The Drawers - Zachari Logan  Commentary written by Julie Oakes

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Although there is diversity, a consistency rules with unflinching surety. There are no women. There are only men and each man is an archetypical, perfect specimen of maleness. Zachari Logan’s man is a prince among men. He has an apollonian body. He is in the process of discovering the New World. He is a man among men even when wearing a ballgown.

Zachari Logan depicts with graphite in a manner reminiscent of romantic illustration. He has created a neo classical narrative of modern men with hip goatees, Little Lord Fauntleroy curls, baseball caps and sideburns dressed in the costumes of centuries previous or flaunting a Spartan nakedness. They inhabit a focused world, each figure realistically modeled with dramatic shadows adding clarity and dignity. Each man is concentrated on his task. They are busy doing the work of men, exploring the world in ships or scaling, mining and exploring mankind. In “Gulliver,” Jonathon Swift's character is beached. The Lilliputians climb and claim the burly male body. They stand on his head, they peer into his anus, they truss his testicles. Zachari has lassoed masculinity.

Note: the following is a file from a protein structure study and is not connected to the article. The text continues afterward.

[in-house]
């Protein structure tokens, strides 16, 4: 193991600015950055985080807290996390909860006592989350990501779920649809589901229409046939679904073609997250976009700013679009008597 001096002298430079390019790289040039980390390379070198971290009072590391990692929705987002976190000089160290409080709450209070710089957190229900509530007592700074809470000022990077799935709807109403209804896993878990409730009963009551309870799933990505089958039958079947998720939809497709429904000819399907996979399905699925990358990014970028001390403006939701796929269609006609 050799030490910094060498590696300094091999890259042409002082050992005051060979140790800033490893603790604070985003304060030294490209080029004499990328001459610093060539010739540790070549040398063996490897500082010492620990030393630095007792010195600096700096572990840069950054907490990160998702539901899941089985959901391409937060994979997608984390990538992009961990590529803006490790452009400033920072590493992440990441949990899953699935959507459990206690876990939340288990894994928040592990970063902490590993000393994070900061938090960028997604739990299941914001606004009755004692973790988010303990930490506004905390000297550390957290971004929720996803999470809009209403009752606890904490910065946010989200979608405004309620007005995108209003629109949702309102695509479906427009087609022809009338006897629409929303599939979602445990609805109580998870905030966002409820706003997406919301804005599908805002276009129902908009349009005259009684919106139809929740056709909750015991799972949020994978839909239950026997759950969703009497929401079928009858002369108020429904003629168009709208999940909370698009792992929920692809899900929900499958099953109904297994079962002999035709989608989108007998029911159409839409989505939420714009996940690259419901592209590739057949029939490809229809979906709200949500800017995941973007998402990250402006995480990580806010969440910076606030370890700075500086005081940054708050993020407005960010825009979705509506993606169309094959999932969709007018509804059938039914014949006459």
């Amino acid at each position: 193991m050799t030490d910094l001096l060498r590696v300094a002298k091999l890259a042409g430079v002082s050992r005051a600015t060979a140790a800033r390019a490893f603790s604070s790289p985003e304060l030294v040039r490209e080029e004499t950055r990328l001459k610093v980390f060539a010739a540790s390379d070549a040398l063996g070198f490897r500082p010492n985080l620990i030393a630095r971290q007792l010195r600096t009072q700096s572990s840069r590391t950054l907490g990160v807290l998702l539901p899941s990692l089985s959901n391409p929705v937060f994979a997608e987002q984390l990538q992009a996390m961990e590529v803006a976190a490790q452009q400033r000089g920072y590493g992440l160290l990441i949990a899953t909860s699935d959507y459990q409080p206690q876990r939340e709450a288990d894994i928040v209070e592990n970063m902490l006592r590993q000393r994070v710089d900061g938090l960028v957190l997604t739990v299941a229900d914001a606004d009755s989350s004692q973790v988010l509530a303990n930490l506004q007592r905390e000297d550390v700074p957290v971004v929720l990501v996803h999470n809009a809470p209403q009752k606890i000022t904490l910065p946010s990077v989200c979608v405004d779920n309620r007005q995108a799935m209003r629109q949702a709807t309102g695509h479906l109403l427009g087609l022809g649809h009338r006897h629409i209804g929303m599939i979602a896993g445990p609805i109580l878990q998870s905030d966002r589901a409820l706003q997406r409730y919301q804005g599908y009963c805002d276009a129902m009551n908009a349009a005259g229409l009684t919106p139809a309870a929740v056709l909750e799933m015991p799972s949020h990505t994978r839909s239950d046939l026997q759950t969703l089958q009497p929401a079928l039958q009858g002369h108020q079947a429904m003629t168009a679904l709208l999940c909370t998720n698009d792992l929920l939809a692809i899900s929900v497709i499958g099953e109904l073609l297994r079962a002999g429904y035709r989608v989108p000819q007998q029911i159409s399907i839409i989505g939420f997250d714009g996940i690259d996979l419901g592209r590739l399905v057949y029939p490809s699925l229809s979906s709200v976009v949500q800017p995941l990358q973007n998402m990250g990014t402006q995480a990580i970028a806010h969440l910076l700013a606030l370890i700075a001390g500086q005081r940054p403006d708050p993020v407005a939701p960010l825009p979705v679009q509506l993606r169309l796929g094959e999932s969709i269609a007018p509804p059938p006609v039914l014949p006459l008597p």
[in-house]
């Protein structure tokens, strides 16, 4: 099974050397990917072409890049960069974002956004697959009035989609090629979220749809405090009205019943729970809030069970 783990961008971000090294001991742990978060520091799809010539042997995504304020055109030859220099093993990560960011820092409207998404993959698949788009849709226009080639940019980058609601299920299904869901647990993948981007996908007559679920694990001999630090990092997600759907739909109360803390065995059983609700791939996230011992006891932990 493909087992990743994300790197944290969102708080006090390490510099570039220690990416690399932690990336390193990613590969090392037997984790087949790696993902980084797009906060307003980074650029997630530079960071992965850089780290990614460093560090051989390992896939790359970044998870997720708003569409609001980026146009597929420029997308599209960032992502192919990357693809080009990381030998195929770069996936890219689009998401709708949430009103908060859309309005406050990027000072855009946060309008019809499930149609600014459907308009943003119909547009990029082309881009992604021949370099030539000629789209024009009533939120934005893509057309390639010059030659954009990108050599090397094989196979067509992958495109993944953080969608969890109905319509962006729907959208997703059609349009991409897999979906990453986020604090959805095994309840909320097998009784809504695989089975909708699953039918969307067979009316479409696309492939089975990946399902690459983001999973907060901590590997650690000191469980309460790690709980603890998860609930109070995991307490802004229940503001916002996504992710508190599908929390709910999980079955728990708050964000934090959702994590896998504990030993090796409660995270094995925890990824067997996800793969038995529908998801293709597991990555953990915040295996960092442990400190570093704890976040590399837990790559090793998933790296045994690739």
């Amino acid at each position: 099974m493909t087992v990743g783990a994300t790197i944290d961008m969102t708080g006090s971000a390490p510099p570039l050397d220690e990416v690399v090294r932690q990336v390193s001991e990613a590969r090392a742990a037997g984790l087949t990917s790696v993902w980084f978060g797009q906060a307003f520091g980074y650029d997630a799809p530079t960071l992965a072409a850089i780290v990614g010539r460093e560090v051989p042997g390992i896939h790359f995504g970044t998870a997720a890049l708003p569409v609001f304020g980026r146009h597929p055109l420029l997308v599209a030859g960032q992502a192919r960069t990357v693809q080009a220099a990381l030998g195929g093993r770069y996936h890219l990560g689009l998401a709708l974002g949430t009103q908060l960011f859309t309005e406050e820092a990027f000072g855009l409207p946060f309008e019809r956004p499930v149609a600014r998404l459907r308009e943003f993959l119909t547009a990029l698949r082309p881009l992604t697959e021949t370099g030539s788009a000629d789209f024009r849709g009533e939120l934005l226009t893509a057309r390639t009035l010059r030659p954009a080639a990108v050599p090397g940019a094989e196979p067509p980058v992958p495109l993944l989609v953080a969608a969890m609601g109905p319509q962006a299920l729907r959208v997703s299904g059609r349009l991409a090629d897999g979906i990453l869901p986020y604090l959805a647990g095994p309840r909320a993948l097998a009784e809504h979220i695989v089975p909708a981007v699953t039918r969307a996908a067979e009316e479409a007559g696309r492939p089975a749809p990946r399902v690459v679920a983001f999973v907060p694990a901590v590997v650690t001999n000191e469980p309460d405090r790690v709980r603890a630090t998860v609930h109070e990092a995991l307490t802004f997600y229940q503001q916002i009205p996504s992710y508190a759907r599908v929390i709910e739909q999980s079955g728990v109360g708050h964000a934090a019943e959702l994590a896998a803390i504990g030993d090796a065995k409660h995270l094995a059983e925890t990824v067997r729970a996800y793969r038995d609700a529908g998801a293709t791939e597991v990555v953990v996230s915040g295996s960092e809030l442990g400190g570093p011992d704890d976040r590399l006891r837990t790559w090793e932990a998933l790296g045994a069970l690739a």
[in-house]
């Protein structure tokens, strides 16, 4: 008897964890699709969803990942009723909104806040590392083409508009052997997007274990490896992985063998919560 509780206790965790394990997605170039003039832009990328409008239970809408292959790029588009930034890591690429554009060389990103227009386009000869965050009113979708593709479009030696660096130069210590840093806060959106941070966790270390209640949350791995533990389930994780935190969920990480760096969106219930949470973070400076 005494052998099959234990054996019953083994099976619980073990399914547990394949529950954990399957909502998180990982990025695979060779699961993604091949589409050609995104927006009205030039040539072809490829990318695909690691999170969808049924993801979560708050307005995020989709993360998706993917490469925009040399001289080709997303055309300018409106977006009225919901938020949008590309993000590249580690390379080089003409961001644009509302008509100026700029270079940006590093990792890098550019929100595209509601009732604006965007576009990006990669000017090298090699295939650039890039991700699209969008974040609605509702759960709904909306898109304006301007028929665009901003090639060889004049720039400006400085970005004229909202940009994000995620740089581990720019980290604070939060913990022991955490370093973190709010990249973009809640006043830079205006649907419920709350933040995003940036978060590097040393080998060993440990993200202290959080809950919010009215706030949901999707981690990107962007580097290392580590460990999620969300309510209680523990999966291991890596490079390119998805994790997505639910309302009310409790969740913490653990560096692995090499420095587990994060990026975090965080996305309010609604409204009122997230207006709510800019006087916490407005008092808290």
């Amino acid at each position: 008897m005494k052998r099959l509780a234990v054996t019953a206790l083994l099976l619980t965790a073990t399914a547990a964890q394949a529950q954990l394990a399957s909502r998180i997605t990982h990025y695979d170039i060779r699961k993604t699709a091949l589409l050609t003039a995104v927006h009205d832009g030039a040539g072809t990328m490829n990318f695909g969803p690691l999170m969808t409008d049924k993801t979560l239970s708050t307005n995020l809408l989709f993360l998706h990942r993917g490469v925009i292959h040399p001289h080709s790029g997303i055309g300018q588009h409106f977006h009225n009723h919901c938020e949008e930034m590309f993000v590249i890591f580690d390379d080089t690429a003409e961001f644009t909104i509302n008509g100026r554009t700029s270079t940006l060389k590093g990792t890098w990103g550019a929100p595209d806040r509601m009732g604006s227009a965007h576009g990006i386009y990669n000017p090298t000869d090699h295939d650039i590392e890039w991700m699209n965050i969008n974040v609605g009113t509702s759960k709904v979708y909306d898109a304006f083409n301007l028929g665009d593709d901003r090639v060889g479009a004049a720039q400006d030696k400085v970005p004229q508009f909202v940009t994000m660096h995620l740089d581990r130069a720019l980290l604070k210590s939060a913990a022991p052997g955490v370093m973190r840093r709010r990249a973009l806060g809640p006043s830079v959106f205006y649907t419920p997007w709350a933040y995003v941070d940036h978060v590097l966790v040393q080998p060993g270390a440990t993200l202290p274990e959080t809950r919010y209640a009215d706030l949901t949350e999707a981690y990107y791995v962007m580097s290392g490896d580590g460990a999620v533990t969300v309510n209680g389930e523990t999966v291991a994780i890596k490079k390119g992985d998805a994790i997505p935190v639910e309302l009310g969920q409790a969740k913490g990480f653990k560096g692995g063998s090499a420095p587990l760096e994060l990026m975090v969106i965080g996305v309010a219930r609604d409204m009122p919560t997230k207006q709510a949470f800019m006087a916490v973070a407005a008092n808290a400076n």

The drawings are larger than the normal concept of drawing. Drawing has a history of being preparatory work, secretive intimate recordings, unfinished, undeveloped and partial ideas that have been given a cursory life on paper. Zachari Logan transcends both the physical and the conceptual limitations of drawings. He blows up an intimate statement of homoerotic yearning and grants the subject a monumental, dignified bearing.

Copyright © 2006,  Headbones Gallery, The Drawers